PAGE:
Saturday, December 25, 2010

My Father's Legacy

by Pa Rock
Proud Son

My father, Garland Eugene Macy, died one year ago in the wee hours of Christmas morning.  He lived alone in a huge house and managed to take care of himself right up until the end - when he called his own ambulance.  He was eighty-five.

My dad was part of what was truly "the greatest generation."  He grew up in poverty out in the woods of Newton County, Missouri, during the Great Depression.   He earned his spending money trapping wild rabbits and selling them to the neighbors for their stew pots, and he and his parents would have to catch rides to town with neighbors or relatives because the family never owned a car.  The rural school that my dad and his friends attended, Westview, only went through grade ten, so my dad moved in with relatives in Neosho after grade ten where he got a full-time job and managed to complete high school.  He graduated in May of 1942 and enlisted in the Army Air Corps at Jefferson Barracks in St. Louis shortly after that.

My dad's older brother, Wayne, and most of their male cousins served in World War II.  Dad was the only one of that group to rise to the rank of sergeant, and his cousins called him "Sarge" well into all of their declining years.  Dad's military specialty was fixing the sights on machine guns of fighter aircraft.

The Great Depression and World War II marked an entire generation in a way that history seldom does.  My dad and his contemporaries started out in life dirt poor and always worried that no matter how good things happened to be at the time, those bad days could come back.  They worked hard and saved with a vengeance.  I can literally remember my mother washing tin foil so she could use it again, and my dad, to his last days, always lectured me about the need to be doing my own home and car maintenance.  He felt that it was foolish to pay someone else for work that any able-bodied person could do on his own.

My dad was a hard worker and a saver, often, I felt, to the detriment of his family.  He did take our family on three vacations as Gail and I were growing up, and on two of those we basically drove day and night to get to California where we bunked with relatives.  He and my mother owned businesses that often precluded things we take for granted today - like days off.  I remember him best at work, because that is where he usually was.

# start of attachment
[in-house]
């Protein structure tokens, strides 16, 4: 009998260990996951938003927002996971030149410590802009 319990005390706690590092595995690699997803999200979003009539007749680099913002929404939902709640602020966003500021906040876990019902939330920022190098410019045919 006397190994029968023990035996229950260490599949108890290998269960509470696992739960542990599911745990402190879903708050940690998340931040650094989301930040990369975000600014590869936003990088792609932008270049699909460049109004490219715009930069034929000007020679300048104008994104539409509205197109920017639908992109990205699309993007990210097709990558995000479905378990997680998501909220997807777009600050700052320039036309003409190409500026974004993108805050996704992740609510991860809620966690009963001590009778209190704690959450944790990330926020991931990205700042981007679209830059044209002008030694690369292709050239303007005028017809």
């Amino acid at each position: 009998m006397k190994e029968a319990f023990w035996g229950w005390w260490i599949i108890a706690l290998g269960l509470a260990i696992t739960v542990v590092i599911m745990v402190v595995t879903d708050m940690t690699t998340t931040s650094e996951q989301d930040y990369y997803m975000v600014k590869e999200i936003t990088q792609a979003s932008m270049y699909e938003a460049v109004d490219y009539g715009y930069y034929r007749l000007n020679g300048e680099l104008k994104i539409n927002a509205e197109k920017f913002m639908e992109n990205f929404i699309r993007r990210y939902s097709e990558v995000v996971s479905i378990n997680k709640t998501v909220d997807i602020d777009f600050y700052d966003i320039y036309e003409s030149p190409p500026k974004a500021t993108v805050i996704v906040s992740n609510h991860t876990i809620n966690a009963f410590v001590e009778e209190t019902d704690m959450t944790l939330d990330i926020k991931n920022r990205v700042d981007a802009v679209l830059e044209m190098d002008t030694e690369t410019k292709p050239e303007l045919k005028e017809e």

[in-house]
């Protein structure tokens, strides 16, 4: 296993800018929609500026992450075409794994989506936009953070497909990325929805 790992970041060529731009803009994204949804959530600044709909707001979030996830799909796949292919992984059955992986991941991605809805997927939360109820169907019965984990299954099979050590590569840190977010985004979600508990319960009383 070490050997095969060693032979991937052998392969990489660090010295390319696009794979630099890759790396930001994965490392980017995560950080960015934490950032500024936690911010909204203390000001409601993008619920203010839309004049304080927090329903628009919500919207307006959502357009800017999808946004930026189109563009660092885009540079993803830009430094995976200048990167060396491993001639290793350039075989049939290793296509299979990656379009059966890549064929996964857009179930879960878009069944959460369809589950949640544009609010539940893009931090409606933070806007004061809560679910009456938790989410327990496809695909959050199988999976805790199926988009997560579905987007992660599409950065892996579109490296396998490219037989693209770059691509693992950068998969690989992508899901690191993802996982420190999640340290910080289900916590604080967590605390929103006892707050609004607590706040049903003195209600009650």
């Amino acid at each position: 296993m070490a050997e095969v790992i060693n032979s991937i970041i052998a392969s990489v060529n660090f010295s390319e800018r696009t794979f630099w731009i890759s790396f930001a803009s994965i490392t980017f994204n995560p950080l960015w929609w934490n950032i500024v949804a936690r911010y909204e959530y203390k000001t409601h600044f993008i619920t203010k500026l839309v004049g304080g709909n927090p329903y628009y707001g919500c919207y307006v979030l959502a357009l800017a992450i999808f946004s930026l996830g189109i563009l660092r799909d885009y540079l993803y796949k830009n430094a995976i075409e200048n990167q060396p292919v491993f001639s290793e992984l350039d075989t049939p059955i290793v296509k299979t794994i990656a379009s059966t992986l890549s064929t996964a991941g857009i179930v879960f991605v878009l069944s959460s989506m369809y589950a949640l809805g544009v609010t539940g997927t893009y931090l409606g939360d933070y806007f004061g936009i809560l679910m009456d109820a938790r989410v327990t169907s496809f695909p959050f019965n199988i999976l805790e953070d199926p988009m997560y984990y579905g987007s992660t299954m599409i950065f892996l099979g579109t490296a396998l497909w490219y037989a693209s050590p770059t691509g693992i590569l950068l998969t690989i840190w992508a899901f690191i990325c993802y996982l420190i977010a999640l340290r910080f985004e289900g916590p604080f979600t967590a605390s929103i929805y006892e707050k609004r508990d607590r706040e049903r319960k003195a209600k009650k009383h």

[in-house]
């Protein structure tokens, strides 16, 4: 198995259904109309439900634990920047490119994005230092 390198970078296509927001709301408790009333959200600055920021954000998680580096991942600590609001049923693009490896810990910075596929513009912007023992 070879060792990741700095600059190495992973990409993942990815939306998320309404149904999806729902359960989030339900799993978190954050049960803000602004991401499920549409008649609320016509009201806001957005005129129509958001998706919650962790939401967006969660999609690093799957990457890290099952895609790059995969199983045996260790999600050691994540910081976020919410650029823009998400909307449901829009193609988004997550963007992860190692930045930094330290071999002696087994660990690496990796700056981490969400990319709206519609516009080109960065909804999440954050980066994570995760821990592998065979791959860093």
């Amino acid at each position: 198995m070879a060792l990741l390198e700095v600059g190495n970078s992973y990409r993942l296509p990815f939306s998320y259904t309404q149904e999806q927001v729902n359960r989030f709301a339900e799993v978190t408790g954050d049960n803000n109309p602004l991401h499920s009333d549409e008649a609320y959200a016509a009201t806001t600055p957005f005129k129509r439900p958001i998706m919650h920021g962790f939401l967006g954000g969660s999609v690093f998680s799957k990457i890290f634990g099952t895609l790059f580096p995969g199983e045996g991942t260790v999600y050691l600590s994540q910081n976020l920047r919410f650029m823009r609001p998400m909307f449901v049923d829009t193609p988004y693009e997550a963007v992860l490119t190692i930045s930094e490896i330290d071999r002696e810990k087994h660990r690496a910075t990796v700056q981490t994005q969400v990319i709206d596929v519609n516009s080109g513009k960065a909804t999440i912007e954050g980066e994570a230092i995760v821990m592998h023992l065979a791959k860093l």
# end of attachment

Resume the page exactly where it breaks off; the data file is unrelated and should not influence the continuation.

I was able to become closest to my dad during the last five years of his life.  I left Noel in January of 2005 when I went back to work for the military.  From that time until the very day he died, I telephoned him each evening to see how he was doing.  We had some wonderful conversations that covered hundreds of topics, and we both got to where we really looked forward to our daily telephone visits.  More that a couple of people have related to me how he rushed them off of the phone because it was time for "Rock's call."  It took me several months after his passing to get over the feeling that I needed to be making my daily call.

My dad had money stashed in several types of investments when he passed away last Christmas, and although the temptation to take my half and have some fun with it was nearly overwhelming - since he seldom did - I have found that in some ways I have been marked with his conservative instincts, and the inheritance has proven to be more burdensome than beneficial.   I have never lived through a Great Depression, but I think we came close to an economic catastrophe at the end of our last President's term - and we are not out of the woods yet.  So I spend my own money and shepherd his, knowing that one day my kids and I may need his savings to get through awful times like those my dad knew as a child.  History really does tend to repeat itself.

If the economic apocalypse hasn't happened by the time I call my own ambulance, my children will inherit the burden of handling their grandfather's legacy and they can decide what to do with it.   I know that they will be up to the task because they come from a long line of smart people!  In fact, that know-how is also a part of their grandfather's legacy!


BK in MO said...

Very wise. But I think you should at least have a little fun with some of the money. Have a good year, friend. And enjoy living in paradise in Okinawa.

Tiffany Burke said...

I miss granddad very much. He was such a great man. I love reading about him in your blog. I haven't been able to get on here much but I try to as much as I can. I also went back over older blogs and read about Reed, dad, and the accident again. It made me cry of course because I miss dad terribly. But I also keep thinking about how incredibly blessed we are that Reed made it thru ok. I'm reminded of that everyday and thank God for it.
I miss you uncle Rocky and hope you're doing well!